Masks, when combined with everyday preventive actions like hand washing and social distancing in public settings, have been shown to be effective to help slow the spread of COVID-19. Masks aren’t just magical solutions, though. They require proper use and upkeep — namely, cleaning — in order to be effective.
“The purpose of wearing a mask is primarily to catch your own respiratory droplet as they leave your mouth,” said Noah Nesin, vice president of the board of directors of the Maine Public Health Association. “From your own moisture, the mask will over time begin to smell bad. More importantly, the contaminants on the outside of the mask need to be cleaned every day.”
Masks should also be worn properly to avoid excess contamination.
“It’s probably not a good idea to have masks hanging from one ear or from your neck in between because now you’re getting the inside of the mask contamination,” Nesin said.
After wearing your mask out and about, it is important to always remove masks correctly, handling it only by the ear loops or ties, being careful not to touch your eyes, nose, and mouth when removing and washing your hands before and after handling the used mask.
“[That’s] not always possible because going in and out of your car — in those instances, having hand sanitizer makes a lot of sense,” Nesin said. “Avoid touching the outside surface of the mask especially. Put it in a place where it’s not going to be contaminated.”
Machine washing masks
Once your mask is off your face, you have to clean it. According to the Centers for Disease Control (CDC), there are several ways to do so effectively.
The first is in the washing machine. You can include your mask with your regular laundry. Use regular laundry detergent and the warmest appropriate water setting for the cloth used to make the mask.
“Hot water is better, but as long as there’s a detergent, there’s a soap involved, it will probably be fine,” Nesin said. “There’s no reason to think you have to wash this separately from other laundry. In fact, if you’ve been out in public, your clothing has been contaminated in a similar way that the mask has.”
After the cycle ends, you can also run cloth masks through the dryer. Use the highest heat setting and leave in the dryer until completely dry.
“If you’re sensitive to scents and use dryer sheets, you need to be aware that that might cause your nose to run or eyes to water,” Nesin noted. “Most people don’t use those products because they react the same way to their clothing.”
Hand washing masks
The other method to wash your mask is to do so by hand. The CDC recommends preparing a bleach solution by mixing five tablespoons household bleach per gallon of room temperature water, or four teaspoons household bleach per quart of room temperature water, but Nesin said that you can use any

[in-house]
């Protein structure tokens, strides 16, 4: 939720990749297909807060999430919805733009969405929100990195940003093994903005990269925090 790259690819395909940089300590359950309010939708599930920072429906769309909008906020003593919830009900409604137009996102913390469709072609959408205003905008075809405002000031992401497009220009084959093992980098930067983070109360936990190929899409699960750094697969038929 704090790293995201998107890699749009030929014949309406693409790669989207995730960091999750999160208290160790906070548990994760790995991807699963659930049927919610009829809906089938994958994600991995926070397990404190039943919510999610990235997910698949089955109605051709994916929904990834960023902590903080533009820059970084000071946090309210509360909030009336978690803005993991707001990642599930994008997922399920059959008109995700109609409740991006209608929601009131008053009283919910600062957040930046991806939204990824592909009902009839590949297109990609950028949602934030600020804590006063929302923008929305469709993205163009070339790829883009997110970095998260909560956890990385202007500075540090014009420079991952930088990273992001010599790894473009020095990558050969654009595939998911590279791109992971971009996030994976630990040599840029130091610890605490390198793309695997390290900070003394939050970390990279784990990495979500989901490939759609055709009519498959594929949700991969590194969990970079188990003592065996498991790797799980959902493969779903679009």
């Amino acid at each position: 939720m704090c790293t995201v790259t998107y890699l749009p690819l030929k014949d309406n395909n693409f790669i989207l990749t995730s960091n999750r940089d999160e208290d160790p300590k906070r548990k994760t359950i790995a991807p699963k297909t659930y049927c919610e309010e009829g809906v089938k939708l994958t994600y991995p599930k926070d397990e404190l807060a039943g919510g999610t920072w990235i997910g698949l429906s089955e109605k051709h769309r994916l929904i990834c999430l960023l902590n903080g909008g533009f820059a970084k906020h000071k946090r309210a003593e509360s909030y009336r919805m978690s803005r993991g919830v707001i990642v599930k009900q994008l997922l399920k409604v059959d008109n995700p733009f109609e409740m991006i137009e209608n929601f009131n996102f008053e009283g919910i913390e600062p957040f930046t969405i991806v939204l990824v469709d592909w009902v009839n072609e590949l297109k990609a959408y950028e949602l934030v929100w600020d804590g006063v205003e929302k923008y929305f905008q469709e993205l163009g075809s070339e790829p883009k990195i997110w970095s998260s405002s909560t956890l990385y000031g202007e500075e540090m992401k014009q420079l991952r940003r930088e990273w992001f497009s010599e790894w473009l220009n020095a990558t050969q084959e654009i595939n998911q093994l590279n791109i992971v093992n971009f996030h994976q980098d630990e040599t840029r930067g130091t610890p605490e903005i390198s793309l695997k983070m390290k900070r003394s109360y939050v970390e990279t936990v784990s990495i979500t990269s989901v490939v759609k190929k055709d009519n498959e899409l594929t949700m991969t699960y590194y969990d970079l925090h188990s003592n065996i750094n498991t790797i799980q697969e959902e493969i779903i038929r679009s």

“I think practically, it could be a laundry detergent — a bleach solution can be hard on your skin if you have sensitive skin,” Nesin said. “It can be soap and water. I think the important thing is to clean it with a substance that we know kills the virus.”
If you are using bleach, check the label to see if your bleach is intended for disinfection — some bleach products, such as those designed for safe use on colored clothing, may not be suitable for disinfection. Regular bleach safety also applies: wear gloves, ventilate the area, ensure the bleach product is not past its expiration date and n ever mix household bleach with ammonia or any other cleanser.
Soak the mask in your cleaning solution for five minutes, then rinse thoroughly with cool or room temperature water.
Then, pop the mask in the dryer, or lay flat and allow to completely air dry it. If possible, place the mask in direct sunlight.
“We know that ultraviolet light kills the virus, [but] ultraviolet light, doesn’t go through windows [because the] glass filters out ultraviolet light,” Nesin said. “If you really want the benefit of ultraviolet light, put it outdoors in sunlight.”
Nesin said not to worry too much if you don’t have time to air dry your mask, though.
“[It’s] an additional advantage but I don’t think it’s critical,” Nesin said. “[You can] allow it to air dry inside and feel assured about that.”
Caring for masks over time
Nesin said that regular washing and care will ensure the longevity of your mask over time.
“As with anything, keeping it clean, not leaving it in incredibly moist or hot environments where it’s likely to degrade [and] caring for it like you would any piece of clothing to maintain its longevity,” Nesin said.
You may also want to have multiple masks to prevent the need to clean every day.
“If [you’re] in public on a regular basis and need a mask on a daily basis and if [you] don’t have the time to wash and dry on a daily basis, then more masks is better,” Nesin said.
This is especially true for children as the school year is beginning.
“It’s recommended for kids to have a mask for each day of the week,” Nesin said. “[There’s enough] to accomplish day to day with kids in normal circumstances. Having masks for each day of the week helps to alleviate that little piece of it.”